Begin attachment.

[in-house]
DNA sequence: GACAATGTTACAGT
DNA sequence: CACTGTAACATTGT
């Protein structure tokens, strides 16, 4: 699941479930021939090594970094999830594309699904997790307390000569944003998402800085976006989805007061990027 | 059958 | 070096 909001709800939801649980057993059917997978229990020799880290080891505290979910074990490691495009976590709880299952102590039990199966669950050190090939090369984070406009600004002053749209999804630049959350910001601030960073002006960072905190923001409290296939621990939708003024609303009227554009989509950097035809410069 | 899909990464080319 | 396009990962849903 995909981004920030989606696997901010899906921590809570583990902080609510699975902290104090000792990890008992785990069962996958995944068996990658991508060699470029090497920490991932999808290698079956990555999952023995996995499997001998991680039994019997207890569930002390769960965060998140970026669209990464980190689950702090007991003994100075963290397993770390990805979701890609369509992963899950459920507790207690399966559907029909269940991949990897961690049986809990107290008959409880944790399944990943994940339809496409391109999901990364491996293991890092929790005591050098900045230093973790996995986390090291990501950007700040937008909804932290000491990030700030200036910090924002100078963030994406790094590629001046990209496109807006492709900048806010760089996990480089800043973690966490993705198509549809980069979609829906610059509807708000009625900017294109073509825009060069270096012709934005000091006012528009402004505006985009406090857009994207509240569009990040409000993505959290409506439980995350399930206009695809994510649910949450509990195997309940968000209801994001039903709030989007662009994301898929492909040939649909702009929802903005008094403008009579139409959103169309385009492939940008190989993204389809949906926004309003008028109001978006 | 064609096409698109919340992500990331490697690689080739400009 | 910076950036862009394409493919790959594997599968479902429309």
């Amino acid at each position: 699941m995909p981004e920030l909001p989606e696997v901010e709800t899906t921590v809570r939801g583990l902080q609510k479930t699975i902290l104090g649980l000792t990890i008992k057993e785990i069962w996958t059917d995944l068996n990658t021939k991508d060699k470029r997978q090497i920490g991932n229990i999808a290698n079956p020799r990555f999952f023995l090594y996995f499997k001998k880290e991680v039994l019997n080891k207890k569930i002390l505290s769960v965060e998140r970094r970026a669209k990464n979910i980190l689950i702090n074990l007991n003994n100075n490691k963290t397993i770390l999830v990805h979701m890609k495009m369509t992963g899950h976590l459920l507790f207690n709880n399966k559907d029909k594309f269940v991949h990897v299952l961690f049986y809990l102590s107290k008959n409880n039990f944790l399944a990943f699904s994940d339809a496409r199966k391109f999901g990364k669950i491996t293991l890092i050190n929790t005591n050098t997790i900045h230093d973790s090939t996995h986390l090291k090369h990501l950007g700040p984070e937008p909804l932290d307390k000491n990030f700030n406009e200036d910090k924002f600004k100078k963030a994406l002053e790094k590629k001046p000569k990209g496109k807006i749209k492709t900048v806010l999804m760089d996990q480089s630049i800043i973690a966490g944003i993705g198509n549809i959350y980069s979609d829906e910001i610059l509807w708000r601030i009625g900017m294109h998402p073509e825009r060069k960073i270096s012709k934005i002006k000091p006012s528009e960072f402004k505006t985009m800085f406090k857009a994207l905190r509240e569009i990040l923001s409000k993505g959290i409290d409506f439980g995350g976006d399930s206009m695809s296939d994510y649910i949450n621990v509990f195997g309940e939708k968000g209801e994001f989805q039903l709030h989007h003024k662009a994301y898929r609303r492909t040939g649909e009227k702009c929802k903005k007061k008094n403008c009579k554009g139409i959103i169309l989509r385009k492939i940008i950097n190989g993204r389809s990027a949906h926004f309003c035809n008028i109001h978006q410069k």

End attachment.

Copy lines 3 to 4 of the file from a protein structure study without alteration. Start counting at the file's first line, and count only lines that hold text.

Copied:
DNA sequence: CACTGTAACATTGT
């Protein structure tokens, strides 16, 4: 699941479930021939090594970094999830594309699904997790307390000569944003998402800085976006989805007061990027 | 059958 | 070096 909001709800939801649980057993059917997978229990020799880290080891505290979910074990490691495009976590709880299952102590039990199966669950050190090939090369984070406009600004002053749209999804630049959350910001601030960073002006960072905190923001409290296939621990939708003024609303009227554009989509950097035809410069 | 899909990464080319 | 396009990962849903 995909981004920030989606696997901010899906921590809570583990902080609510699975902290104090000792990890008992785990069962996958995944068996990658991508060699470029090497920490991932999808290698079956990555999952023995996995499997001998991680039994019997207890569930002390769960965060998140970026669209990464980190689950702090007991003994100075963290397993770390990805979701890609369509992963899950459920507790207690399966559907029909269940991949990897961690049986809990107290008959409880944790399944990943994940339809496409391109999901990364491996293991890092929790005591050098900045230093973790996995986390090291990501950007700040937008909804932290000491990030700030200036910090924002100078963030994406790094590629001046990209496109807006492709900048806010760089996990480089800043973690966490993705198509549809980069979609829906610059509807708000009625900017294109073509825009060069270096012709934005000091006012528009402004505006985009406090857009994207509240569009990040409000993505959290409506439980995350399930206009695809994510649910949450509990195997309940968000209801994001039903709030989007662009994301898929492909040939649909702009929802903005008094403008009579139409959103169309385009492939940008190989993204389809949906926004309003008028109001978006 | 064609096409698109919340992500990331490697690689080739400009 | 910076950036862009394409493919790959594997599968479902429309």